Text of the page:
"Yes. I'll wash you down once you're finished with me," Lawrence said.

She glanced at his face and then rubbed the sponge across his abdomen. "We'll not have the time," she stated as she rinsed the sponge.

"Millie will likely be tending that horse for hours. You know what they say about young women and horses." She pressed the sponge into his groin. Her hands lingered there.

"What exactly do they say, husband?"

Lawrence's face reddened. He recalled that what he was talking about was a cavalry saying and not meant for the ears of the fairer sex. "Uhm, never mind. The water is very cool."

"But not too cool." She dropped the sponge and ran the tip of her finger along his hardening member.

"Remove your clothing, Abigail."

She put a hand to her mouth, as if in shock. "Sir! I am nearly a lady!"

"You are the finest lady I have ever known, but I know your mind travels the same roads as does mine. Now take off your clothing so I can cool your flesh down."

"Before you heat me back up?" She gave him a little smile, but undid her blouse.

Lawrence picked up the sponge from the floor and went over to the bucket. He doused it thoroughly, then squeezed the excess water out. Crouched over the bucket full of cool well water, he hesitated. Then he plunged the sponge back into the bucket. He glanced over at his wife and watched as she kicked her dress away and began to remove her shoes. She had her back to him and the curve of her bottom and the smoothness of her skin made him lick his lips in anticipation.

At last she turned around to face him. He lifted the sopping sponge from the bucket and stood in a menacing pose.

Abigail put her hands out. "Now husband! That's not the gentle rinsing I gave you."

He merely lunged forward and grabbed her arm. She closed her mouth and watched his eyes. Lawrence placed the sponge on her chest, just below her throat, and squeezed it against her skin.

Abigail shivered from the coolness and quantity of the water. Lawrence chuckled as water ran down over her breasts, her stomach and along her legs. He tossed the sponge into the bucket and then pulled his wife to him.

"Was it a little too cold, Abigail?"

"Yes."

"So I must warm you up, now?"

"You must do your duty, husband." She wrapped her arms around his shoulders and leaned against him.

"The best duty I've ever had..." she rose to her tiptoes and kissed him on the lips. His own arms went around her lower back and he lifted and pulled her tightly against him. They both began to hum contentedly, as the kiss continued.

"Sir! Ma'am!" called Millie from the bottom of the stairs.

Their shoulders drooped, their lips drew apart and they tilted their heads down so that they were forehead to forehead.

"Sir? Ma'am?" Millie's voice sounded as if it now came from the stairway.

"Damn!" swore Abigail. She pushed Lawrence away and ran across the bedroom to slam shut the door.

"Uhm, I'm sorry to intrude ma'am, but you have a guest. Reverend Strachan came to the house and I let him in to the parlour."

Abigail turned to her husband and mouthed the words 'she saw me'. Lawrence shrugged in response.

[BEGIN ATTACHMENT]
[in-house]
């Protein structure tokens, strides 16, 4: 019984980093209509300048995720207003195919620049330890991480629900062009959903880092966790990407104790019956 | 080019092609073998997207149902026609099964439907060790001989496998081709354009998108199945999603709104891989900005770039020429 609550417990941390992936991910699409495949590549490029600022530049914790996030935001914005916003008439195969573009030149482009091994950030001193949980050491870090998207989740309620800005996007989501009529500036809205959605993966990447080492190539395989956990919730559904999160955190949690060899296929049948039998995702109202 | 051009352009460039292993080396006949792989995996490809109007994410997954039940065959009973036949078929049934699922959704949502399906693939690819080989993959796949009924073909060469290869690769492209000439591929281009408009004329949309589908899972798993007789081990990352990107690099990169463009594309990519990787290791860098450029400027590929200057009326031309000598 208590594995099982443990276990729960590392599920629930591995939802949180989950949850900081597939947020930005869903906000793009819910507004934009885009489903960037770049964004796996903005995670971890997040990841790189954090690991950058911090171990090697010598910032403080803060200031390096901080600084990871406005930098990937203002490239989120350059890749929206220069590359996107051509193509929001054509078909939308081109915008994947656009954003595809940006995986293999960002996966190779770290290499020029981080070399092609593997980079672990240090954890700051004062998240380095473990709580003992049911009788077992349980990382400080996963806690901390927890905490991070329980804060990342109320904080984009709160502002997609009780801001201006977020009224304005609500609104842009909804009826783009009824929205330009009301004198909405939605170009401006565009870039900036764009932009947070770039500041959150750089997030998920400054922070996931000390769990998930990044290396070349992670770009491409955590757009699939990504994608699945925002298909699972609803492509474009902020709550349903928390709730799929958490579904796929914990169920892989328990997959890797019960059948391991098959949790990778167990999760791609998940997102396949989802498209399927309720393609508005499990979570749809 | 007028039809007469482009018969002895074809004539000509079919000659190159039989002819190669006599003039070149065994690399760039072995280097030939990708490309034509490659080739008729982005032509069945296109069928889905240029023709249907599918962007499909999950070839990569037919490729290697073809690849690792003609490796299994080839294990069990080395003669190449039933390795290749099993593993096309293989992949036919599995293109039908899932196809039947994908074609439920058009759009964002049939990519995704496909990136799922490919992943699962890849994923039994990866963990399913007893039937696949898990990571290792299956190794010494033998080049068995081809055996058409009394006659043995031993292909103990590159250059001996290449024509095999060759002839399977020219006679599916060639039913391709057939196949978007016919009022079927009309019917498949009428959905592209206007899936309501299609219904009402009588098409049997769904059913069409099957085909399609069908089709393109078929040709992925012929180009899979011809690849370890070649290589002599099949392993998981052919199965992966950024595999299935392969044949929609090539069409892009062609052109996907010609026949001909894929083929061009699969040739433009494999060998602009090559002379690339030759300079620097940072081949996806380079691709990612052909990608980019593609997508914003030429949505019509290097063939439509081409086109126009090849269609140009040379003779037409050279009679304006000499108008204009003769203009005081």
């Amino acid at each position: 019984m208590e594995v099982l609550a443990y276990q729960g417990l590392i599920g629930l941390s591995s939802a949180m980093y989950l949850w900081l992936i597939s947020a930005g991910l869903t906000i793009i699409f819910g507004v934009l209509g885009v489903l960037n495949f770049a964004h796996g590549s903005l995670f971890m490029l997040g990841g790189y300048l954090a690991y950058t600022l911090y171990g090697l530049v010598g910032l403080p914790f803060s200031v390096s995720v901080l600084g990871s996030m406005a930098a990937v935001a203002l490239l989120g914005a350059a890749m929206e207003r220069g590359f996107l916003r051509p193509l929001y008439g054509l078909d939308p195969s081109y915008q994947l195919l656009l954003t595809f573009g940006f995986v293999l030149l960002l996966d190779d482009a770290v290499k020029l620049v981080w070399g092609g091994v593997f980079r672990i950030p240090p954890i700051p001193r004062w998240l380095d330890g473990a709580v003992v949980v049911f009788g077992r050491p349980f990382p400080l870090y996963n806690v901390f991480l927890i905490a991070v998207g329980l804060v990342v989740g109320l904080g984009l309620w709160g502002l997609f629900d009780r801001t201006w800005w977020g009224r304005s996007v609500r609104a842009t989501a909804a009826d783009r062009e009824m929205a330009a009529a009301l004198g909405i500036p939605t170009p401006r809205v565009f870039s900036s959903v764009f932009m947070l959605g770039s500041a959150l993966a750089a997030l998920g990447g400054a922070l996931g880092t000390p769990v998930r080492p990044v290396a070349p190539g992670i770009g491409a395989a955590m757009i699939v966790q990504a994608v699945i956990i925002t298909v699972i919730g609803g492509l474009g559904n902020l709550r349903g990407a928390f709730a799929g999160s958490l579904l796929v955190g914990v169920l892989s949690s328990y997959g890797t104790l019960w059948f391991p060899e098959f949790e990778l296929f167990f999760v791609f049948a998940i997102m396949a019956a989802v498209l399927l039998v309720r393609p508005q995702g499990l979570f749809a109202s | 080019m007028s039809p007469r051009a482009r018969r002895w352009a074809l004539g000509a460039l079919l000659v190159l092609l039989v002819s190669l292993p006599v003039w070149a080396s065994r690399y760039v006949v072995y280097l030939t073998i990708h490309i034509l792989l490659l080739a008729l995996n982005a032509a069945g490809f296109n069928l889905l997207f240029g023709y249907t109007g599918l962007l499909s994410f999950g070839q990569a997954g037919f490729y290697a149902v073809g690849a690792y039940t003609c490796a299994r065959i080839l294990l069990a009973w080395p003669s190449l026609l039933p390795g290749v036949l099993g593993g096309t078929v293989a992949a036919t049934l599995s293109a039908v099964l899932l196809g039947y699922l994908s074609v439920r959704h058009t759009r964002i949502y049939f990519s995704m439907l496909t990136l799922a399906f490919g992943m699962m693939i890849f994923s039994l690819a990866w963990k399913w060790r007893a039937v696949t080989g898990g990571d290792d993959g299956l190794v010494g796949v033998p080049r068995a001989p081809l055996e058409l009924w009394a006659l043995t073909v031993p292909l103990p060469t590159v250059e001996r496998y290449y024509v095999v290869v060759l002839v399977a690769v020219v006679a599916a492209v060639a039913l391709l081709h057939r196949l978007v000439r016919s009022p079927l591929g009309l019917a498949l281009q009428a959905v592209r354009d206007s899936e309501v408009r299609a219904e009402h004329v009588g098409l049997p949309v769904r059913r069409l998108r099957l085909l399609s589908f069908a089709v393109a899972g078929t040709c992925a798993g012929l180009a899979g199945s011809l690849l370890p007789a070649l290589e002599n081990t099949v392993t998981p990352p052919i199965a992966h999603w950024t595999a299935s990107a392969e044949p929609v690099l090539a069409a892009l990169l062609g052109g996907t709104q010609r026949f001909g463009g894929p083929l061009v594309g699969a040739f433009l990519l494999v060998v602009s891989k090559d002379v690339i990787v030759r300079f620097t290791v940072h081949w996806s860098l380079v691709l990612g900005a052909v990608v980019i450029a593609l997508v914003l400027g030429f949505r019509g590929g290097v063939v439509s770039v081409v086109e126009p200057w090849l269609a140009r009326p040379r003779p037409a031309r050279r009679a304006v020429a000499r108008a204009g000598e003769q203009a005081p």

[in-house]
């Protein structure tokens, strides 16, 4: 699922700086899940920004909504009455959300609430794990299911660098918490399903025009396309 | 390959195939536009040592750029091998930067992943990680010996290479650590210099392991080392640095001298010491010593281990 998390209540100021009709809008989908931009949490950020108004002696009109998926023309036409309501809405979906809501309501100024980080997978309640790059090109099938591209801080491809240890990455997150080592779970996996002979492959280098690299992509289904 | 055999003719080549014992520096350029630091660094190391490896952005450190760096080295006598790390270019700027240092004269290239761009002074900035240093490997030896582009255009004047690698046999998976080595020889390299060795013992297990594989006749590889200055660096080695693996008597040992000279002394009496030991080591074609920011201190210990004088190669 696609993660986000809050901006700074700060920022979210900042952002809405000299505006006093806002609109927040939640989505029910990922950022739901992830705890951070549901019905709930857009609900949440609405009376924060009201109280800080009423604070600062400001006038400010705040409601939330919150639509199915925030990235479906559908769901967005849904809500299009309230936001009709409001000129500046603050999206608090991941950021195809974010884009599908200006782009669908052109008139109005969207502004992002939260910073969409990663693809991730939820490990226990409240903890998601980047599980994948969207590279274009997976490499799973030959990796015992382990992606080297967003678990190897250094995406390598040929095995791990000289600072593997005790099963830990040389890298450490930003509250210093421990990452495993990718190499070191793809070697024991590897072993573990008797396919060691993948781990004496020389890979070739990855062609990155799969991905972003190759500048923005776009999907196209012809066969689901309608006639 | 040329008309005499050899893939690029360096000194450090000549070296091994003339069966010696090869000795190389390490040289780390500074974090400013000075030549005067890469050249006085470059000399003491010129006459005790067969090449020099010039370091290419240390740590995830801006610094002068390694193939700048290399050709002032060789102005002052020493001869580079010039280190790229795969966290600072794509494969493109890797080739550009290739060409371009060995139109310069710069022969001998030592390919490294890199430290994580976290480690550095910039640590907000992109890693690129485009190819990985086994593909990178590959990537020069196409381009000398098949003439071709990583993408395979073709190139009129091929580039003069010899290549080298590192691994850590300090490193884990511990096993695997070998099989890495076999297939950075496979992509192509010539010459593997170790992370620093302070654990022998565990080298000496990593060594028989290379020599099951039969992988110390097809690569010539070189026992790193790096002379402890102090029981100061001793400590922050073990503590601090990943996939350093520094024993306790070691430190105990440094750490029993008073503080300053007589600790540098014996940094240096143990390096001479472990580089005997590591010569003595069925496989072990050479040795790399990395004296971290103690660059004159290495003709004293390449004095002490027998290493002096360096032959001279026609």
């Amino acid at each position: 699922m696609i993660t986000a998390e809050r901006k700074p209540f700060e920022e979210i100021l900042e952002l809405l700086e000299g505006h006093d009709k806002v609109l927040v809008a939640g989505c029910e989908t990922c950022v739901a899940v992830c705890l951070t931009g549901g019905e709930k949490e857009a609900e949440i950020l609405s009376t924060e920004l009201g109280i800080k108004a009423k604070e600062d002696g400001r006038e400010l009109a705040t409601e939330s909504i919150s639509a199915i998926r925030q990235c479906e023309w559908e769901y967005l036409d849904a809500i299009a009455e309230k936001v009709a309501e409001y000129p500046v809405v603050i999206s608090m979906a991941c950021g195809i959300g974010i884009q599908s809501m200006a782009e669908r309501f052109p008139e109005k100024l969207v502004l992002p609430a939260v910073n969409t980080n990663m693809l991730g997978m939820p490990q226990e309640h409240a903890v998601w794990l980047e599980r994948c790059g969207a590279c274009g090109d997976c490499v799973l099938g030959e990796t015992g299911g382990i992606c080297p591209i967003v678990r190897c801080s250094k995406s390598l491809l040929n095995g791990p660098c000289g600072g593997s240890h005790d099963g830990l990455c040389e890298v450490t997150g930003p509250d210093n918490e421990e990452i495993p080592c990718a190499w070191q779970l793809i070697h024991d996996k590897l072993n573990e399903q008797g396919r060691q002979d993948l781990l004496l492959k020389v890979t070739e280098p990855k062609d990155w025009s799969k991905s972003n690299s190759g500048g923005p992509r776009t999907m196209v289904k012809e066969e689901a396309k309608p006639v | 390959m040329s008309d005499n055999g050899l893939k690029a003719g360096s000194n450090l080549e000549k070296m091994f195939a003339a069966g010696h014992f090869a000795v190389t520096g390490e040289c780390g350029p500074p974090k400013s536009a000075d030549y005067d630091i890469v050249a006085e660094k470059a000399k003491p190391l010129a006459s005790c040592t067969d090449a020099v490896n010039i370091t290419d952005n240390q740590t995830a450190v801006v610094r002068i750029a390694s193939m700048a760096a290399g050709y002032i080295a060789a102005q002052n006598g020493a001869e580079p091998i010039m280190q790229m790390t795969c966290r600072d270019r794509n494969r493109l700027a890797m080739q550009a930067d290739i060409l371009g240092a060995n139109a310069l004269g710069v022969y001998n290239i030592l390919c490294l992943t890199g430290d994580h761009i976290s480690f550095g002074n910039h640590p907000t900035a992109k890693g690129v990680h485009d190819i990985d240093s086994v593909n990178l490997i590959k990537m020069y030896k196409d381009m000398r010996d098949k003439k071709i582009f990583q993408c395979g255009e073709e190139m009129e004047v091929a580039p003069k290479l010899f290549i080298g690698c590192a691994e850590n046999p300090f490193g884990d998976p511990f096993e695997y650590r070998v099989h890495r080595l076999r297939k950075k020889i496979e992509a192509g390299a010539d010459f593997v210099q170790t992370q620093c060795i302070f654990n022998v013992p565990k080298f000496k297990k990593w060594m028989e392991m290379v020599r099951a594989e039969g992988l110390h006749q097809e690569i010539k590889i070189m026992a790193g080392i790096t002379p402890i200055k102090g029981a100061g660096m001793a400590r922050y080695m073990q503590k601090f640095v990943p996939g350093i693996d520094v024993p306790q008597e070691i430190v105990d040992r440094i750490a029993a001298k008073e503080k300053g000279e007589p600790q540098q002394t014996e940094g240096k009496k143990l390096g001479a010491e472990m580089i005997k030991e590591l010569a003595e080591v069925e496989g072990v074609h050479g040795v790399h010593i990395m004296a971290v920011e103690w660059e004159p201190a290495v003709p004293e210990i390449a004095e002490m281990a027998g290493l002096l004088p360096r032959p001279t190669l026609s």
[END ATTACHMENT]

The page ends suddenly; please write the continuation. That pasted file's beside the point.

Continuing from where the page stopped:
Abigail opened the door slightly. "Millie, provide the good Reverend with some refreshment. Mr. Orr and I will be down shortly. We are just a little indisposed."

There was a full second of hesitation. "Yes, ma'am."

The two listened as Millie descended a few stairs.

Lawrence walked over to his wife and put his arms around her. She leaned back against him. "Don't worry. Millie keeps her mouth shut when it matters. If anything, you've just let her virgin mind know that husbands and wives do engage in copulation for fun."

Abigail chuckled. "We'd been so careful since she came into our house..."

"We'd better dress quickly. That clergyman is very astute and neither of us desires to hear a sermon this Sunday on the sins of fornication while he stares us down."

It was a matter of a few minutes before Abigail and Lawrence were able to greet their unexpected guest. They found him having a quiet but serious conversation with Millie. The two finished their discussion and rose and turned to Mr. and Mrs. Orr.

"Good afternoon to both of you. Your maid and I were talking about good and evil." Strachan forced a smile.

"Ah," said Lawrence, not understanding. "And to what do we owe the pleasure of your company, Reverend? It's too early for dinner."

The minister flashed a genuine smile and then buried it away. "Word of your return has spread through York, sir. You are something of a celebrity."

The husband and wife looked at each other in surprise.

The Reverend continued, "The real reason for my visit is to give you forewarning to prepare for a dinner and ball being held by the Powell family. You are going to be invited, but it is only four days from now and I thought you'd appreciate some advance warning."

"Chief Justice Powell's family?" asked Abigail, not quite sure she had heard correctly.

"That's correct, Mrs. Orr. A very well-placed family, I might point out."

"We are going to be invited?" asked Lawrence, incredulously.

"Yes. The invitation hasn't been made, as yet. But you will be invited, count on it. I'll see you there." Strachan rose and Millie hurriedly recovered his hat and handed it to him. "And you, my child, remember what I have told you. A man can be your enemy and not be evil. And an evil man cannot truly love anyone but himself."

Millie nodded her head and then gave the Orrs an embarrassed look.

Strachan swept out of their home before they could ask any further questions, leaving both Abigail and Lawrence too surprised to even think of questioning their maid.

56

Millie stopped doing her chores and stood and waited, after Mr. and Mrs. Orr entered the kitchen. Mr. Orr glanced at his wife and Millie saw her give a small nod in response. He turned back to the maid.

"So, Millie. The horse I rode home on needs some exercise and proper care. I'm not a cavalry man. Would you be so kind as to go to the Croyden's home and inquire if Jacob has any experience with horses?"

Millie's eyes opened wide. Mrs. Orr studied the younger woman's face carefully.

"Yes, sir." The maid curtsied and removed her apron. The Orrs watched as she left the room, but they did not follow her to the front door.

The raven haired servant strongly suspected that this was an attempt by Mrs. Orr to give her a chance to talk with Jacob. Whether or not her surmise was correct, she was going to take advantage of the situation. Half-way to the Croyden's house, she cursed herself for forgetting to replace her servant's cap with her fancy, new bonnet.